Psilocybin, the active compound in magic mushrooms, may be at least as effective as selective serotonin reuptake inhibitors, the leading type of antidepressant medication, according to research published in the New England Journal of Medicine. The phase 2, double-blind, randomized, controlled trial compared psilocybin to the antidepressant medication escitalopram.
“Our previous research in treatment-resistant depression and as well as human brain scanning strongly suggested the therapeutic potential of psilocybin. Pitting psilocybin in a head to head versus a conventional antidepressant felt like a brave and interesting test to do,” said study author Robin Carhart-Harris, the head of the Centre for Psychedelic Research at Imperial College London and founder of MyDelica.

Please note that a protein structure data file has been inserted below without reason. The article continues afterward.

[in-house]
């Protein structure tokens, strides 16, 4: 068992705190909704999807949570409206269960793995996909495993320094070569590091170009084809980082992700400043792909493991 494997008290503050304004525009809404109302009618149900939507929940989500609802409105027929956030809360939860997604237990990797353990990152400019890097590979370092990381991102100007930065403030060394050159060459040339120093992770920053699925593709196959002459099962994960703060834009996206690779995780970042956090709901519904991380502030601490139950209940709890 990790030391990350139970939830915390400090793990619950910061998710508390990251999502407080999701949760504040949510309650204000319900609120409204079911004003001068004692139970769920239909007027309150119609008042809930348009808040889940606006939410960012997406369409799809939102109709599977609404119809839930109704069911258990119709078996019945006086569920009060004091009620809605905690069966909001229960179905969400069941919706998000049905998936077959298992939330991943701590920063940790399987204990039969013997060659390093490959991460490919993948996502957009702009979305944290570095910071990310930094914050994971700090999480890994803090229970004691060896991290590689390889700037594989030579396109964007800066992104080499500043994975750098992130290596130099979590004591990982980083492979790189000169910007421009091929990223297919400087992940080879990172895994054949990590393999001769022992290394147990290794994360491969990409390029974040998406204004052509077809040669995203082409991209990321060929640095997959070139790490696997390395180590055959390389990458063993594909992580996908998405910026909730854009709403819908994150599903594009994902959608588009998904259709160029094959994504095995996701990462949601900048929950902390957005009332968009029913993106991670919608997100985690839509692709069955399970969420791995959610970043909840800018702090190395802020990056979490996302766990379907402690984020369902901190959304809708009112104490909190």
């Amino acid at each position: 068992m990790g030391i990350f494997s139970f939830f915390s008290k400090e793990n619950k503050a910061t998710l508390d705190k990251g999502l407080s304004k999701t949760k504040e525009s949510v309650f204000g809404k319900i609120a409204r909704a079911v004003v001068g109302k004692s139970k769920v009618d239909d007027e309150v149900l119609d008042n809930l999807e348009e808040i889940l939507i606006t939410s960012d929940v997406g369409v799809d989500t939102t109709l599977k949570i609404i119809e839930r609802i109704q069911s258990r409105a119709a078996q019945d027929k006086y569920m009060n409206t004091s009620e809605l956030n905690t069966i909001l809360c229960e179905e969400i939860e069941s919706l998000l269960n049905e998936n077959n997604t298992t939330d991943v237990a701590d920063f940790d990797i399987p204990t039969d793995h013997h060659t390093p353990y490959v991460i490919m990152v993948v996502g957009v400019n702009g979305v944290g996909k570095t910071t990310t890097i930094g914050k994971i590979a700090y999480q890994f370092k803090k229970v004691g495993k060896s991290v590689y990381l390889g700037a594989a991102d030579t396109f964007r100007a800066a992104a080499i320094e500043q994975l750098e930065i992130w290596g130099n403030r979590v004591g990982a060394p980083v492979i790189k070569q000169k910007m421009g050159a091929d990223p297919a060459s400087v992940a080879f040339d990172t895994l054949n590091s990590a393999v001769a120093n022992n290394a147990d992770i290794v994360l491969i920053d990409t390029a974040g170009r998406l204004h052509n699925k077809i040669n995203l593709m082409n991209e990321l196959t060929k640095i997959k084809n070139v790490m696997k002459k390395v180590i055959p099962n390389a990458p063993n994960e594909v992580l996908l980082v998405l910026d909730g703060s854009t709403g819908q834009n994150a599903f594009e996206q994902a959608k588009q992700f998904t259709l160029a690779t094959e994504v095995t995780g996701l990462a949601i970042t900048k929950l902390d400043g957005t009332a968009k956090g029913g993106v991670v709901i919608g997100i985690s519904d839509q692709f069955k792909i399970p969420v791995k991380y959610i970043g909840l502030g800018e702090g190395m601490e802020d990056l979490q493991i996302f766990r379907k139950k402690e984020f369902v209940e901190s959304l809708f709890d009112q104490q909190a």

The researchers recruited 59 men and women between the ages of 18 and 80 years who suffered from moderate-to-severe depression for their 6-week trial. Thirty patients were randomly assigned to the psilocybin group, while the remaining 29 patients were assigned to the escitalopram group.